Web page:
New 2020 Land Rover Defender: full details, specs and pics

The new Land Rover Defender brings advanced tech, proper off-roading ability and starting price of £40k

There were dozens of top-line car launches in 2019, but there’s no doubt what the biggest arrival was, based on your feedback and the number of you that visited our pages on The reborn Land Rover Defender was clearly our star of 2019. Now, with the 90 and 110 models on sale priced from £40,000, it's time to see how the new Defender goes down with the people who really matter, the car buying public. 

The design and engineering teams at Land Rover had an unenviable task when setting out to create a new Defender. The model had been at the heart of the brand ever since it was the basis for the firm’s creation in 1948. And while production of the ‘original’ Land Rover ended in 2016, Jaguar Land Rover boss Ralf Speth called it “the saddest moment of my life”.

As such, the crowds clamoured onto the Land Rover stand at the Frankfurt Motor Show to witness the return of the iconic nameplate. And at precisely 10.05am on Tuesday 10 September, the music blared, a ramp folded down from the top of the stage and a Defender 110 drove down it. There had been leaks beforehand but even so, the accompanying applause as the covers came off was loud and long.

Standing beneath the stunt was Gerry McGovern, Land Rover’s Design Director and a man with a long history of ‘new Defender’. “When I was in the Rover Group originally in the eighties and nineties, there was talk about new Defenders then,” he recalls. “When I came back in 2004, they were still talking about it. I was one of the people that decided to bring it back, but it had to be at the right time, because we had to get everything sorted out first.”

The stakes were, and are, enormous. Full-fat Range Rovers and Evoques bring in the cash – but their credibility and authenticity are wrapped up not in the car parks of Chelsea but the fields, beaches and jungles the Defender calls home. So the all-new model had to not only encompass modern design techniques and fuel efficiency but also retain a utilitarian focus.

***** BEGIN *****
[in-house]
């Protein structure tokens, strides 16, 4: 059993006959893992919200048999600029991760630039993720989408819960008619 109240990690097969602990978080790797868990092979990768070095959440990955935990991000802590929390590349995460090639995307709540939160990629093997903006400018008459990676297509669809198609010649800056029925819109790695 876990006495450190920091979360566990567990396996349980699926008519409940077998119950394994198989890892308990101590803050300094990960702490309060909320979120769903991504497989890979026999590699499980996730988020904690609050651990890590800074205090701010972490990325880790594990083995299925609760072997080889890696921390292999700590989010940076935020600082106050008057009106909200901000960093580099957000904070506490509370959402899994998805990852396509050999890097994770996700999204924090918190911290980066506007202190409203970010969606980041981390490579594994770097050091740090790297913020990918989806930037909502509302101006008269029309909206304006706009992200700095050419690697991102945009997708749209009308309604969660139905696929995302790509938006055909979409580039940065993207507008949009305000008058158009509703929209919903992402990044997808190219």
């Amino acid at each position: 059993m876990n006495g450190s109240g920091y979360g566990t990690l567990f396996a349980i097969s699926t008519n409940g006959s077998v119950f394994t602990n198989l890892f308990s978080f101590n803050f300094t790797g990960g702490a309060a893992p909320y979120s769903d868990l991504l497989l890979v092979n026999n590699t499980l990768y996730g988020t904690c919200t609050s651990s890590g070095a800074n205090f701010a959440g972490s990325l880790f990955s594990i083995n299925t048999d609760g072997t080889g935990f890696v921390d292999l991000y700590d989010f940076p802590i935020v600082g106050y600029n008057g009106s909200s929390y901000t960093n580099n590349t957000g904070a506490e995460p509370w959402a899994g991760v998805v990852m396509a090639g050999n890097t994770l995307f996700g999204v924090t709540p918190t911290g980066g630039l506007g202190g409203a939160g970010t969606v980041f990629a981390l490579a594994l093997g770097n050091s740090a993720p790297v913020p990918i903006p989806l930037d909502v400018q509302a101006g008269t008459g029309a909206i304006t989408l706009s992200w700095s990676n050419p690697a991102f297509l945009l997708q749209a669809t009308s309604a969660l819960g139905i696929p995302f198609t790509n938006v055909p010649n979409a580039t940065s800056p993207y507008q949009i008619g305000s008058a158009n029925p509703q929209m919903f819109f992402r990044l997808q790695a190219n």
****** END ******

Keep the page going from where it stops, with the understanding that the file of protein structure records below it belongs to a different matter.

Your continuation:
McGovern acknowledges the expectation, without ever coming close to admitting that it troubled him. “Was I apprehensive about it? No, because I don’t think that way,” he says. “I think everything we do is a challenge and you’ve got to take the positives from it. The right way to describe it would be excitement rather than trepidation.”

These pictures show how much the icon has evolved. Because, McGovern points out, it had to.

“I often have conversations with traditionalists and they’ll say, ‘Oh, don’t change it, just make it like it is.’ But it wasn’t relevant any more. That car, great as it was, was designed for a different time. People were smaller and the amount of comfort people expect in their cars has changed. But it’s a fact that this is the toughest and most capable Defender ever made.”

The car in our pictures is a 110, the five-door version of the new model. The three-door 90 is now also on sale and a Defender commercial vehicle variant will follow, if leaked internal documents are to be believed, a longer 130 model with extra load capacity beyond the sixth and seventh seats, is also in the pipeline.

Despite the evolution, the new car’s profile is unmistakably Defender, with the distinctive bonnet and strong roofline, not to mention the spare wheel sited on the side-opening tailgate. This alone presented an engineering challenge, in fact, because the larger wheels being offered on the new model required new structural capabilities.

Inside, the Defender gets a sophisticated new electronics architecture that offers the latest smartphone connectivity, but is also future-proofed by over-the-air upgradability. The dominant feature on the fascia is the central, exposed magnesium crossbeam – a structural component which, Land Rover claims, you could use to move the car if you tugged it hard enough. It’s more likely to be useful because of its integrated grab handles.

New Land Rover Defender: engine and prices

The engine line-up comprises two petrols, one with mild-hybrid technology, and a couple of diesels. The P300 is the regular four-cylinder petrol, with 296bhp, while the bigger sellers are likely to be the D200 (197bhp) and D240 (237bhp) diesels. The hybrid is the P400, which has a straight-six turbocharged and supercharged petrol engine.

Early feedback from potential customers has already persuaded Land Rover to tweak the line-up. In particular, demand for the retro-look 18-inch steel wheels extends far beyond the entry-level edition of the car on which they are offered – so engineers are working on larger ‘steelies’ that can be available to buyers of S, SE and HSE models.

Even so, Land Rover is confident that it has enough accessories to appeal to almost every taste. The options include everything from a side ladder to a roof tent, and four core packs will be available to give every Defender a distinct flavour – from extreme off-roader to urban runabout.